# Strings, segments, and segmentations

The main purpose of Orange Textable is to build tables based on text strings. As we will see, there are several methods for importing text strings, the simplest of which is keyboard input using widget :ref:Text Field (see also :doc:Keyboard input and segmentation display <keyboard_input_segmentation_display>). Whenever a new string is imported, it is assigned a unique identification number (called string index) and stays in memory as long as the widget that imported it.

Consider the following string of 16 characters (note that whitespace counts as a character too), and let us suppose that its string index is 1:

 Character Position a s i m p l e e x a m p l e 1 2 3 4 5 6 7 8 9 10 11 12 13 14 15 16

In this context, a segment is basically a substring of characters. Every segment has an address consisting of three elements:

1. string index
2. initial position within the string
3. final position

In the case of a simple example, address (1, 3, 8) refers to substring simple, (1, 12, 12) to character a, and (1, 1, 16) to the entire string. The substring corresponding to a given address is called the segment's content.

A segmentation is an ordered list of segments. For instance, segmentation ((1, 1, 1 ), (1, 3, 8), (1, 10, 16)) contains 3 word segments, ((1, 1, 1), (1, 2, 2 ), ..., (1, 16, 16)) contains 16 character segments, and ((1, 1, 16)) contains a single segment covering the whole string.

As shown by the word segmentation example, every character in the string needs not be included in a segment. Moreover, a single character may belong to several segments simultaneously, as in ((1, 1, 1), (1, 1, 8), (1, 3, 8), (1, 3, 16), (1, 10, 16), (1, 3, 8)). This also shows that the order of segments in a segmentation can diverge from the order of the corresponding substrings in the string.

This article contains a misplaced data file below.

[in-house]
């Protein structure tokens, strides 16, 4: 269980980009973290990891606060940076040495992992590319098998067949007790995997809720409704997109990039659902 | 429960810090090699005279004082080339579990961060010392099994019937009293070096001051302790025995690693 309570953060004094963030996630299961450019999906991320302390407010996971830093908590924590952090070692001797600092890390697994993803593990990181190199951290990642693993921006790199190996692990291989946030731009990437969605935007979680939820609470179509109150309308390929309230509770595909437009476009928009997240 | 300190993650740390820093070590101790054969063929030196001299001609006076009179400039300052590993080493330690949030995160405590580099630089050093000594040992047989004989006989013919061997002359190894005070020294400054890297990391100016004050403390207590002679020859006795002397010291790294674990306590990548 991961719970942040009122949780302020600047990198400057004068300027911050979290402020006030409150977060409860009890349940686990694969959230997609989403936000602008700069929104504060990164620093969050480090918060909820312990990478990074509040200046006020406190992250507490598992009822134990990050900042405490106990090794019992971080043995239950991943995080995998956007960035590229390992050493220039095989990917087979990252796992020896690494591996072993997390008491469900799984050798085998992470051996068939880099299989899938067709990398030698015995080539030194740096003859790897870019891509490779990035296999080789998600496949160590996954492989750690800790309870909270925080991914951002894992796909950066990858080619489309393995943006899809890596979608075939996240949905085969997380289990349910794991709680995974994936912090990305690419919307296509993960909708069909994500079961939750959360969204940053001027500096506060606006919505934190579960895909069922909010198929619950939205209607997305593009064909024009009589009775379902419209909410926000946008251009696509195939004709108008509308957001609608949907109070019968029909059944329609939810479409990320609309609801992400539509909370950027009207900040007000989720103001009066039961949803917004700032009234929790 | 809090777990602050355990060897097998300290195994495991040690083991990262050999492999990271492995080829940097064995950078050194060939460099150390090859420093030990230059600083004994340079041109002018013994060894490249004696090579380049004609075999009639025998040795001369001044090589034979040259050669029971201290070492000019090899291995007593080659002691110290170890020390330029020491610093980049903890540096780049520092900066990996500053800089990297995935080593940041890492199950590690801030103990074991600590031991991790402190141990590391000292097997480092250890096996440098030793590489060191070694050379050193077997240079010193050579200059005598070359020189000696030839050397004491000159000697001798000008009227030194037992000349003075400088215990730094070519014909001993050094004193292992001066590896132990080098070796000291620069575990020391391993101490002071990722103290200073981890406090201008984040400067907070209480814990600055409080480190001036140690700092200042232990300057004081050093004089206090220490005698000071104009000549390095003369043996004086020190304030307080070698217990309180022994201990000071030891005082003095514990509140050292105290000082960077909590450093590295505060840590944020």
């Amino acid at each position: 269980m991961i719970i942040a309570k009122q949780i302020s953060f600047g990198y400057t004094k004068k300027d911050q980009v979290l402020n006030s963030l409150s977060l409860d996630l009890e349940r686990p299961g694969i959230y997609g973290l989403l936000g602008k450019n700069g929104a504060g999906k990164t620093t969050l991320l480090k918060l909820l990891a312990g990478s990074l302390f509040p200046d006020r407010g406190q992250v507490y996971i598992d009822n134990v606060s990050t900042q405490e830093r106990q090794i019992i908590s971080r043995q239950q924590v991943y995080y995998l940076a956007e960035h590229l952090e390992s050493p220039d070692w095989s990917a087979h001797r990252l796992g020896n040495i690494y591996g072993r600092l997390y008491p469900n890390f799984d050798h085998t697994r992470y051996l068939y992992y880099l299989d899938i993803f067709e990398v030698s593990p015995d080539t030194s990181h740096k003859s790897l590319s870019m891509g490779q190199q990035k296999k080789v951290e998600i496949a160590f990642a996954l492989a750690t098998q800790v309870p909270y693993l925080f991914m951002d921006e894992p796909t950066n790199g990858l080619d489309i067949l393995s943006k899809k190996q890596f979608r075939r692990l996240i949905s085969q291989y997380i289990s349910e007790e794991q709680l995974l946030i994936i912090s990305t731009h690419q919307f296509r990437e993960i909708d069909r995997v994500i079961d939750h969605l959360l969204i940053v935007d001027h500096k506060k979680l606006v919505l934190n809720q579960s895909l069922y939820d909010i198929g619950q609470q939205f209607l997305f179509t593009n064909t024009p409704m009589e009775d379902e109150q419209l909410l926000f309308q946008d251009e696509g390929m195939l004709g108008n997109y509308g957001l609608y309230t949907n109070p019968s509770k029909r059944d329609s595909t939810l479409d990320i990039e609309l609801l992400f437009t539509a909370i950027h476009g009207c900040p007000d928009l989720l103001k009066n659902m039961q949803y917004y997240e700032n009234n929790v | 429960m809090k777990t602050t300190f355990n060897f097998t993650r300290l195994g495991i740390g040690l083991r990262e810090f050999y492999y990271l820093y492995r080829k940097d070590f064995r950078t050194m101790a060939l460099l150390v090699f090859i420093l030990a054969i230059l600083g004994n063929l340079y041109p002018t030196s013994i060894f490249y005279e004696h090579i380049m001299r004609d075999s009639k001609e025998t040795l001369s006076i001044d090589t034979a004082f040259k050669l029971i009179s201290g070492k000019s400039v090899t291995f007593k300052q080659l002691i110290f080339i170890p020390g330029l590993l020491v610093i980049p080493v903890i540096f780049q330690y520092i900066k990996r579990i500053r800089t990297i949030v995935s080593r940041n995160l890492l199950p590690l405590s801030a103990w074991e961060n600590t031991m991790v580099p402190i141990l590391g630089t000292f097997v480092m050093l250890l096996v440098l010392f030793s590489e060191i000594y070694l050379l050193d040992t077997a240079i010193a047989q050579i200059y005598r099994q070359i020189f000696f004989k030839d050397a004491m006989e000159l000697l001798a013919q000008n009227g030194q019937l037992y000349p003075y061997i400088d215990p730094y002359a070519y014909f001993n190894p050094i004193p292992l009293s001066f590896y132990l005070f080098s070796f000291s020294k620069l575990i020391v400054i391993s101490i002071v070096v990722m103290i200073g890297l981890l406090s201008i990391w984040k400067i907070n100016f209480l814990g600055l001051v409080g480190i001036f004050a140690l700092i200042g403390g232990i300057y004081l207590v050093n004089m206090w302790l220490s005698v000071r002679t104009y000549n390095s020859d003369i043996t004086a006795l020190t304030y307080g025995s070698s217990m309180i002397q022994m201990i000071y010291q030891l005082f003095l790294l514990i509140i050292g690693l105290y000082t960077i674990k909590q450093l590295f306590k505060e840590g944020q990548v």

Exercise 1: What is the content of each of the 6 segments in the previous example? (:ref:solution <solution_string_segments_segmentations_ex1>)

In the previous examples, all the segments of a given segmentation refer to the same string. However, a segmentation may contain segments belonging to several distinct strings. Thus, if string another example has string index 2, segmentation ((2, 1, 7), (1, 3, 16)) is perfectly valid.

Exercise 2: What is the content of the segments in the previous example? (:ref:solution <solution_string_segments_segmentations_ex2>)

In order to store segmentations and transmit them between widgets, Orange Textable uses the Segmentation data type. Aside from the segment addresses, this data type associates a label with each segmentation, i.e. an arbitrary string used to identify the segmentation among others. [1]

Solution to exercise 1: a, a simple, simple, simple example, example, simple (in this order). (:ref:back to the exercise <string_segments_segmentations_ex1>)

Solution to exercise 2: another, simple example. (:ref:back to the exercise <string_segments_segmentations_ex2>)

 [1] As we will see :doc:later , the Segmentation data type can also store annotations associated with segments.